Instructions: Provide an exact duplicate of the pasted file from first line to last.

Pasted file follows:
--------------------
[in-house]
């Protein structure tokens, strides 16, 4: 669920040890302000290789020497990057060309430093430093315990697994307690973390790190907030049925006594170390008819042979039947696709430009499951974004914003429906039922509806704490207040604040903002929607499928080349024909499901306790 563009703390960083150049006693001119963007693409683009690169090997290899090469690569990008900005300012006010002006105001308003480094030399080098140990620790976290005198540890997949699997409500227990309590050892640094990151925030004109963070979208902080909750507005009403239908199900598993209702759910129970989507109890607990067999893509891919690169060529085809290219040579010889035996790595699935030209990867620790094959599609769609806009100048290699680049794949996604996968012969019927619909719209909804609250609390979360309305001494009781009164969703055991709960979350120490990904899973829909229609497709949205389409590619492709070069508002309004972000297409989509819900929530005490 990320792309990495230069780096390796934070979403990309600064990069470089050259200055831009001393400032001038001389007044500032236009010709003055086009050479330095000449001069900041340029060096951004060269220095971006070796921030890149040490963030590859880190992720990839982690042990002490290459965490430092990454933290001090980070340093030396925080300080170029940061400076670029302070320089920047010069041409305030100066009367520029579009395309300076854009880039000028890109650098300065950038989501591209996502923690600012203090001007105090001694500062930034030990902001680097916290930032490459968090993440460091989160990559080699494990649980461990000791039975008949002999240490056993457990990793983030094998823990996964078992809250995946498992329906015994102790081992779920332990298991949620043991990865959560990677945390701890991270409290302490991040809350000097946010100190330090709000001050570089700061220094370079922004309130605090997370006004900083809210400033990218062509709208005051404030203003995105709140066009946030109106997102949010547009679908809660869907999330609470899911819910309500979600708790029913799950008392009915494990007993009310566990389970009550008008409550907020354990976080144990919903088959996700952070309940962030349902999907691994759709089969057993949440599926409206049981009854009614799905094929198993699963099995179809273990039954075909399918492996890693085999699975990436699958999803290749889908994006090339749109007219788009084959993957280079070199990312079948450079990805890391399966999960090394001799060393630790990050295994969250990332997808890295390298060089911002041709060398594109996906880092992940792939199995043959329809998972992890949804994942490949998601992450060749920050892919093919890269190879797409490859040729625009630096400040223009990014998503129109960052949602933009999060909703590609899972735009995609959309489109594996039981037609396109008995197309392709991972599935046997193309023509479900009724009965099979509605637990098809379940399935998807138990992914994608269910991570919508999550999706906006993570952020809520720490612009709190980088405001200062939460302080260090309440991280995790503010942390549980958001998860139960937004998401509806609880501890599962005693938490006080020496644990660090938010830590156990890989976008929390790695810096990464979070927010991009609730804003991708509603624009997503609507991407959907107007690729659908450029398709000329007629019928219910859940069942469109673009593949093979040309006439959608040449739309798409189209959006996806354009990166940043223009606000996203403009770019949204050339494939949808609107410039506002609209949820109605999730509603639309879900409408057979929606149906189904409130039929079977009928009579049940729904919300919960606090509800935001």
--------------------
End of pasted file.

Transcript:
[in-house]
């Protein structure tokens, strides 16, 4: 669920040890302000290789020497990057060309430093430093315990697994307690973390790190907030049925006594170390008819042979039947696709430009499951974004914003429906039922509806704490207040604040903002929607499928080349024909499901306790 563009703390960083150049006693001119963007693409683009690169090997290899090469690569990008900005300012006010002006105001308003480094030399080098140990620790976290005198540890997949699997409500227990309590050892640094990151925030004109963070979208902080909750507005009403239908199900598993209702759910129970989507109890607990067999893509891919690169060529085809290219040579010889035996790595699935030209990867620790094959599609769609806009100048290699680049794949996604996968012969019927619909719209909804609250609390979360309305001494009781009164969703055991709960979350120490990904899973829909229609497709949205389409590619492709070069508002309004972000297409989509819900929530005490 990320792309990495230069780096390796934070979403990309600064990069470089050259200055831009001393400032001038001389007044500032236009010709003055086009050479330095000449001069900041340029060096951004060269220095971006070796921030890149040490963030590859880190992720990839982690042990002490290459965490430092990454933290001090980070340093030396925080300080170029940061400076670029302070320089920047010069041409305030100066009367520029579009395309300076854009880039000028890109650098300065950038989501591209996502923690600012203090001007105090001694500062930034030990902001680097916290930032490459968090993440460091989160990559080699494990649980461990000791039975008949002999240490056993457990990793983030094998823990996964078992809250995946498992329906015994102790081992779920332990298991949620043991990865959560990677945390701890991270409290302490991040809350000097946010100190330090709000001050570089700061220094370079922004309130605090997370006004900083809210400033990218062509709208005051404030203003995105709140066009946030109106997102949010547009679908809660869907999330609470899911819910309500979600708790029913799950008392009915494990007993009310566990389970009550008008409550907020354990976080144990919903088959996700952070309940962030349902999907691994759709089969057993949440599926409206049981009854009614799905094929198993699963099995179809273990039954075909399918492996890693085999699975990436699958999803290749889908994006090339749109007219788009084959993957280079070199990312079948450079990805890391399966999960090394001799060393630790990050295994969250990332997808890295390298060089911002041709060398594109996906880092992940792939199995043959329809998972992890949804994942490949998601992450060749920050892919093919890269190879797409490859040729625009630096400040223009990014998503129109960052949602933009999060909703590609899972735009995609959309489109594996039981037609396109008995197309392709991972599935046997193309023509479900009724009965099979509605637990098809379940399935998807138990992914994608269910991570919508999550999706906006993570952020809520720490612009709190980088405001200062939460302080260090309440991280995790503010942390549980958001998860139960937004998401509806609880501890599962005693938490006080020496644990660090938010830590156990890989976008929390790695810096990464979070927010991009609730804003991708509603624009997503609507991407959907107007690729659908450029398709000329007629019928219910859940069942469109673009593949093979040309006439959608040449739309798409189209959006996806354009990166940043223009606000996203403009770019949204050339494939949808609107410039506002609209949820109605999730509603639309879900409408057979929606149906189904409130039929079977009928009579049940729904919300919960606090509800935001």